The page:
Abstract

This chapter provides an analysis of three subjects that participated within a cross-cultural simulation-based learning (SBL) exercise, the Model United Nations (MUN). The aim is to discuss the implications of the decentred self, to the concept of identity and self as a beneficial transformative process that aids in academic and social growth. In the educational setting, both authentic and simulated, the concept of self can be broken, altered, and reconstructed through educational and life-changing encounters. We propose that learners who participate in MUN simulations and conferences are required to represent the interests of nations that are alien to them, thereby acting as a catalyst that alters their worldviews and perspectives of self, and thus, becoming the decentred delegate. This chapter explores these concepts through a Hegelian lens. Individuals, through society, create their identity and concept of self as they develop and grow. These notions come from both actual and imagined interactions. The co-construction of identity within a given society or group provides an avenue for growth in confidence, independence, and the development of a higher empathy and moral standing in the global community. This ethical development emerges through mutual recognition and understanding of others.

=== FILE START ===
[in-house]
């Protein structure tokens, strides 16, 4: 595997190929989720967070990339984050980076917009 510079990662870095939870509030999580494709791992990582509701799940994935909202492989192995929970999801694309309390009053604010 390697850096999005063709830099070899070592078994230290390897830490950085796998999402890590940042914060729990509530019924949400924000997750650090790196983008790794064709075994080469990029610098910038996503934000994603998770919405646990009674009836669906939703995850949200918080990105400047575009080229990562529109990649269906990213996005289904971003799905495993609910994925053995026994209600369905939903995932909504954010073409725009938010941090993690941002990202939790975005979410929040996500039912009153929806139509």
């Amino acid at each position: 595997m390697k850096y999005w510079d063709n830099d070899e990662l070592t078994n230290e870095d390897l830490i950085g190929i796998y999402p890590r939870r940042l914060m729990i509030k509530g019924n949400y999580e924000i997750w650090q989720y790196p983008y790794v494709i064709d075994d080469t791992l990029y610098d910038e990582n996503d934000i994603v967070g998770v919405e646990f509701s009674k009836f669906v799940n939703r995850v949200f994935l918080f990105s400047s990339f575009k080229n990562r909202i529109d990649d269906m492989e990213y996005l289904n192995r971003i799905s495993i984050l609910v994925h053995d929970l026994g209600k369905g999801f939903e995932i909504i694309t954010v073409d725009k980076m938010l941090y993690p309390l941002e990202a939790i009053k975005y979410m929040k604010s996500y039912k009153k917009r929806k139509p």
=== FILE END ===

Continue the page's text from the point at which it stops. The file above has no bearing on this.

In: Intercultural Mirrors